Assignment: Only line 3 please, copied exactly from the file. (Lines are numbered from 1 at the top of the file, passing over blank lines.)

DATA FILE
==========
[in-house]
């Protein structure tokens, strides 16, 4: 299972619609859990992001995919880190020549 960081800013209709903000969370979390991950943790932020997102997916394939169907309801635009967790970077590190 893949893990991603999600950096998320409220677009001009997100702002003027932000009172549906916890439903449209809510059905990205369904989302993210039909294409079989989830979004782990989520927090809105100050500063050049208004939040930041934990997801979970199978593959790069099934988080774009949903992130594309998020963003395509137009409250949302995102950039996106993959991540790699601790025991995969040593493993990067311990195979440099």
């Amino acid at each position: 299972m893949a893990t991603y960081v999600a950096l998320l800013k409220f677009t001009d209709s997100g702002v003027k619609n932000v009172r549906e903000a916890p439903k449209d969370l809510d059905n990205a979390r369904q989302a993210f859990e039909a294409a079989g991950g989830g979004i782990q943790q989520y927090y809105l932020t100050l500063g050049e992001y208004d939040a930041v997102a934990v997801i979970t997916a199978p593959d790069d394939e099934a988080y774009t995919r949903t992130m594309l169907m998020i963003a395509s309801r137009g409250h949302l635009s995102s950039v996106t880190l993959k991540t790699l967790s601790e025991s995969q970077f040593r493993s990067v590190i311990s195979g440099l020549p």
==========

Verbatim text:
């Amino acid at each position: 299972m893949a893990t991603y960081v999600a950096l998320l800013k409220f677009t001009d209709s997100g702002v003027k619609n932000v009172r549906e903000a916890p439903k449209d969370l809510d059905n990205a979390r369904q989302a993210f859990e039909a294409a079989g991950g989830g979004i782990q943790q989520y927090y809105l932020t100050l500063g050049e992001y208004d939040a930041v997102a934990v997801i979970t997916a199978p593959d790069d394939e099934a988080y774009t995919r949903t992130m594309l169907m998020i963003a395509s309801r137009g409250h949302l635009s995102s950039v996106t880190l993959k991540t790699l967790s601790e025991s995969q970077f040593r493993s990067v590190i311990s195979g440099l020549p």